check the calibration of the meter against a standard aqueous buffer of pH 7.0 before
beginning another titration.
    While waiting, plot your data by hand or use your PC. Review your titration curve
with your TA. Discuss any changes which should be made for subsequent titrations.

Day #3:

Bring your analysis of your titration data to the laboratory. If you are not satisfied with
your data discuss your concerns with your TA before carrying out additional titrations.


     Analyze the data from your titrations with Microsoft Excel as it is described in the
lecture handouts.

    All the questions below should be discussed in your report.

   1. Plot your experimental data as pH versus volume of standard NaOH added. Use a
   full sheet of graph paper for maximum accuracy and draw a smooth curve through the
   2. For each titration identify the two equivalence points and draw vertical lines to
   determine the corresponding volumes of NaOH. The portion of the titration curve
   between the two equivalence points should follow the Henderson-Hasselbalch

EXPERIMENT #5: Potentiometric Titration

   3. Calculate the pKa2 for H3PO4, and test the validity of the Henderson-Hasselbalch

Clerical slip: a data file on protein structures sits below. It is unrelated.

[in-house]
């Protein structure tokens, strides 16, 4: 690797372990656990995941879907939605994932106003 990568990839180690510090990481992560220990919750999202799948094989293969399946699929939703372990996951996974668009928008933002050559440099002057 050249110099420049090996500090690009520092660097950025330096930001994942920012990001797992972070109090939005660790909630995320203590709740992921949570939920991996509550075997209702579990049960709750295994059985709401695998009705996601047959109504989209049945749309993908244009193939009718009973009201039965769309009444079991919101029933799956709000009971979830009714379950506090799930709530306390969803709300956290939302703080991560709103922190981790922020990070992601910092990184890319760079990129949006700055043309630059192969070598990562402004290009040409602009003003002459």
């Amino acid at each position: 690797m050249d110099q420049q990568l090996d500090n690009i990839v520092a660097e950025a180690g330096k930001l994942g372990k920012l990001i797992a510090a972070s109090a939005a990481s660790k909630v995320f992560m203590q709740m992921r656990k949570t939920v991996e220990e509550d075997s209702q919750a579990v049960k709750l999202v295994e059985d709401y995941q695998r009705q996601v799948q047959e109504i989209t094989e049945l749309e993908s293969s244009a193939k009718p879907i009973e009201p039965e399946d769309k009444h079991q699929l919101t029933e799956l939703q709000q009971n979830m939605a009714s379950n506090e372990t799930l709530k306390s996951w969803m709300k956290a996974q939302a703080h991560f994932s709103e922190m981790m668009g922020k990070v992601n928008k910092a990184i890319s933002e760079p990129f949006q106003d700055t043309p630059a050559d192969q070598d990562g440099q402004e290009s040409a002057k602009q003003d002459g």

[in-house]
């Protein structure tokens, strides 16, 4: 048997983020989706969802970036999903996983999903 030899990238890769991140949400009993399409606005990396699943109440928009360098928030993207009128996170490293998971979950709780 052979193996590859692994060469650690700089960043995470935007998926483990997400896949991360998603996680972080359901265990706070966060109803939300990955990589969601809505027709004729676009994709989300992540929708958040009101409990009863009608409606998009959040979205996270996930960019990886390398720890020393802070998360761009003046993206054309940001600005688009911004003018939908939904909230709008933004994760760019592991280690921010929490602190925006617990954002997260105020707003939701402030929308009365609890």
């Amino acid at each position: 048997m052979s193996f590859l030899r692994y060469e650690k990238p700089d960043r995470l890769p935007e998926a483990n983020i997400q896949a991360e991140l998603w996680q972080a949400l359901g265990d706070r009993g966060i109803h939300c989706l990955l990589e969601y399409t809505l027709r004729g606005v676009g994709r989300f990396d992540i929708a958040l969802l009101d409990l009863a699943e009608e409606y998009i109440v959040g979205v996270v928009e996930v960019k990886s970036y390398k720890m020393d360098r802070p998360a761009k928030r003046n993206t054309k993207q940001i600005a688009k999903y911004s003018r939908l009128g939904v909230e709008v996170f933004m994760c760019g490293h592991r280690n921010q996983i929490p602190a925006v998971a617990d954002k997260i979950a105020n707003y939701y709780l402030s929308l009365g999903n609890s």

equation by calculating several other points on this part of the titration curve.

       a. How does your pKa2 value compare with the literature value?

       b. Your titration does not yield values of pKa1 and pKa3 but something can be
          said about these pKa values from your experimental data. What is it?

       c. Since the titration will most likely not continue through pKa3, how does its
           value depend the shape of the curve at the point where the titration ends if
           pKa3 is approximated by extrapolation?

   4. From the sample volume and the distances to the first and second equivalence
   points, calculate the MOLARITIES of hydrochloric and phosphoric acids in the
   sample. Give uncertainties for the calculated molarities. How well do your two
   or three titrations agree?


Shared By: